There is general consensus that the main characteristic of verbal periphrases is that [V2] lexically determines most of the argument structure and selectional restrictions of the whole construction, whereas [V1]—as a hallmark of the periphrastic pattern—contributes the sort of abstract meaning usually associated with functional categories in the realms of tense, aspect, and modality. (3a–d) shows that the lack of thematic roles and the expletive subject lexically determined by Fr. pleuvoir ‘to rain’ extends to all periphrastic patterns in which it appears as [V2]:


This characteristic is more often than not interpreted as a symptom for the auxiliary status of [V1]. Now, in formal approaches, auxiliaries are notoriously difficult to define as a cross-linguistic category (cf. Bonami, 2015; Remberger, 2006), and even in a single language, the adequate analysis of the syntactic structures containing them is subject to debate (Abeillé & Godard, 2002). Rosen (1997, p. 112) proposes to characterize auxiliaries as a lexically designated class of verbs that inherit their subject. This provides a necessary condition for auxiliary status. However, it may cover items that widely differ from each other in some relevant syntactic properties (as, for instance, seem-verbs vs. modal auxiliaries in English). Moreover, some [V1]s in periphrases are, arguably, control verbs insofar as they select their own subject. In most functionalist approaches, auxiliaries are loosely characterized as a gradient category, which emerges diachronically when some lexical verbs gradually lose their full verbal properties and autonomous word status in specific constructions (Heine, 1993, apud Squartini, 1998, pp. 19–20).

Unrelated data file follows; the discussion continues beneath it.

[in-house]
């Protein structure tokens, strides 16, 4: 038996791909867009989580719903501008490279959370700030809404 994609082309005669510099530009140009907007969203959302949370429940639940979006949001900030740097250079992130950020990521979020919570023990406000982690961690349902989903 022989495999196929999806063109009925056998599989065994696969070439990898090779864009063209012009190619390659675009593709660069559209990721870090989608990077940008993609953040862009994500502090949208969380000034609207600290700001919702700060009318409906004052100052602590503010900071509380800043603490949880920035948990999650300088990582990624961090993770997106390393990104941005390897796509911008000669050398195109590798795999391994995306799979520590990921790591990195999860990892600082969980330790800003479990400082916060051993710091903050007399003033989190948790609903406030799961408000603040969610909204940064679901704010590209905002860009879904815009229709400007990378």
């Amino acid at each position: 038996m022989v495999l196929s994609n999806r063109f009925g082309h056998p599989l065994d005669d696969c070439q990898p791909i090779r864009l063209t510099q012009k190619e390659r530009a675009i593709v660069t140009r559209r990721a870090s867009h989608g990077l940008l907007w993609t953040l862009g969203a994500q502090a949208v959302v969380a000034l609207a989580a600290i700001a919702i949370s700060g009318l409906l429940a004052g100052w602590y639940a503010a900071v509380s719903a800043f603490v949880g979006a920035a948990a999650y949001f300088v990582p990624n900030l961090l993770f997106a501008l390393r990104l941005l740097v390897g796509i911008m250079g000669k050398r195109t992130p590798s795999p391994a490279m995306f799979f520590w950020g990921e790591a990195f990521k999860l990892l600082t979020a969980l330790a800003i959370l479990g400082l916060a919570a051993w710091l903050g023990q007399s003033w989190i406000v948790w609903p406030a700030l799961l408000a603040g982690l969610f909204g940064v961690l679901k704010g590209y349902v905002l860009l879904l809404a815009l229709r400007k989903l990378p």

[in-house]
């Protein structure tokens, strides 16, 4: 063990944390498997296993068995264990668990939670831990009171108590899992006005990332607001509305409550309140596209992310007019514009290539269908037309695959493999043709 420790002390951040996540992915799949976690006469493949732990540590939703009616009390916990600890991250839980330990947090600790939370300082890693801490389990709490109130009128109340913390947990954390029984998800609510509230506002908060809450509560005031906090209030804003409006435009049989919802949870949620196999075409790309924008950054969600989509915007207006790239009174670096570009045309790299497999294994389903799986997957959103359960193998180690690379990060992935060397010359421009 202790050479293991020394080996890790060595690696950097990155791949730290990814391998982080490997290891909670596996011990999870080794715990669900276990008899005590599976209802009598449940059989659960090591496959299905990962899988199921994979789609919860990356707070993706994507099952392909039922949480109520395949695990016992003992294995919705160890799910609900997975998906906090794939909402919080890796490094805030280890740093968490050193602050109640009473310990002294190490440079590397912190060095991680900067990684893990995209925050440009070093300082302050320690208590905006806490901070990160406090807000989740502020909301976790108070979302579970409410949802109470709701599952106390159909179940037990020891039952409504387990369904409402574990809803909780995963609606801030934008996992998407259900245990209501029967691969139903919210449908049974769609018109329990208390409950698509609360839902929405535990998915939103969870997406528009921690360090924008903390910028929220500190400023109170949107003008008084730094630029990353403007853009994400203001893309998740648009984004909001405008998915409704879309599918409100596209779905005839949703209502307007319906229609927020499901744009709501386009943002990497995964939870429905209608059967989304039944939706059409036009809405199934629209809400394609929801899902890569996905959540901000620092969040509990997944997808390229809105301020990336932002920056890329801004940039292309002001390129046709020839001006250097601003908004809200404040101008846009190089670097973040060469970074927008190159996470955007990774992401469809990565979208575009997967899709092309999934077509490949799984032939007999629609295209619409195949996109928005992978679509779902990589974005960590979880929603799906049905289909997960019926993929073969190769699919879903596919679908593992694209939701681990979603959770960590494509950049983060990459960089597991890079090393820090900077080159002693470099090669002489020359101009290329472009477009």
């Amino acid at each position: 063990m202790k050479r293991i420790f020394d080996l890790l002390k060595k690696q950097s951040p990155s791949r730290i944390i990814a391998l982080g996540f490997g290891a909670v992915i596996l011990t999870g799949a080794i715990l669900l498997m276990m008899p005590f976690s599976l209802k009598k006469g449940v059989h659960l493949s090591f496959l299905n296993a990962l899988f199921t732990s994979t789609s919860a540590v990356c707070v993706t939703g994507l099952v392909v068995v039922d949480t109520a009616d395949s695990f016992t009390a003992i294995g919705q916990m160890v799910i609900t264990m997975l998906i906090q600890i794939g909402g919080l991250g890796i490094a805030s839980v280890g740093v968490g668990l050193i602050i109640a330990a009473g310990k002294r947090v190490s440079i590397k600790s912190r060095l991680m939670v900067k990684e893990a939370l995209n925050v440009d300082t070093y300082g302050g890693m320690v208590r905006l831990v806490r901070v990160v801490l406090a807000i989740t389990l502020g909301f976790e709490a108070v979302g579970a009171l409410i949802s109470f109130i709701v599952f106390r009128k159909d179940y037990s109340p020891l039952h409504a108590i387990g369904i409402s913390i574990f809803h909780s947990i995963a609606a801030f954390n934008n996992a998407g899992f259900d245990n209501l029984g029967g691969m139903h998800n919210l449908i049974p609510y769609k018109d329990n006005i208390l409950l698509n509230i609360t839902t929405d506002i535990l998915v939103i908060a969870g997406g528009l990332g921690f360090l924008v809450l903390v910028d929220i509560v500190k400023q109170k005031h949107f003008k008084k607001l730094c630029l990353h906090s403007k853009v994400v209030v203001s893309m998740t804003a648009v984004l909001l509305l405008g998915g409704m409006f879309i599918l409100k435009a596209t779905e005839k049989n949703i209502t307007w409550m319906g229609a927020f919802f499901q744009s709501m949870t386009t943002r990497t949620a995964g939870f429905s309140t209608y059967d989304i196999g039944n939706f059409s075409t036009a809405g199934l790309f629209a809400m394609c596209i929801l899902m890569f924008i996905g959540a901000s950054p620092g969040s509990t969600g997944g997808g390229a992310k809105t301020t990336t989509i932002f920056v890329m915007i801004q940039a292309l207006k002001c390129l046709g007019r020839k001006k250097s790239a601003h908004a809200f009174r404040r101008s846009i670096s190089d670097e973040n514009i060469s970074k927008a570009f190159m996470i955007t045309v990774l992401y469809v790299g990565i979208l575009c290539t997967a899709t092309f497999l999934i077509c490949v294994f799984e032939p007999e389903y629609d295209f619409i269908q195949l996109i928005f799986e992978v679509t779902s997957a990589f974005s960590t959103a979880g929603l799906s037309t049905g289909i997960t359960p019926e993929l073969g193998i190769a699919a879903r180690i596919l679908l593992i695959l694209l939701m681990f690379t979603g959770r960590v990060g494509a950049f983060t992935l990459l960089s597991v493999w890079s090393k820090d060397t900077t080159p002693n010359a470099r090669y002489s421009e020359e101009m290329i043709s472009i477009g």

In a tradition going back at least to Fontanella de Weinberg (1970) and Dietrich (1973), a full set of diagnostics is applied to distinguish verbal periphrases from free syntactic combinations of two verb phrases. They involve mainly different substitution possibilities for the constituent headed by [V2], including the possibility of null-complement anaphora (Olbertz, 1998), as well as different symptoms of monoclausality, called transparency or restructuring effects in the generative tradition (Cinque, 2001a; Rizzi, 1978; Wurmbrand, 2001). Sections 2.2 and 2.3 briefly address these issues; section 2.4 is then devoted to the properties and types of [V1].

2.2 The Syntactic Status of the Constituent Headed by [V2]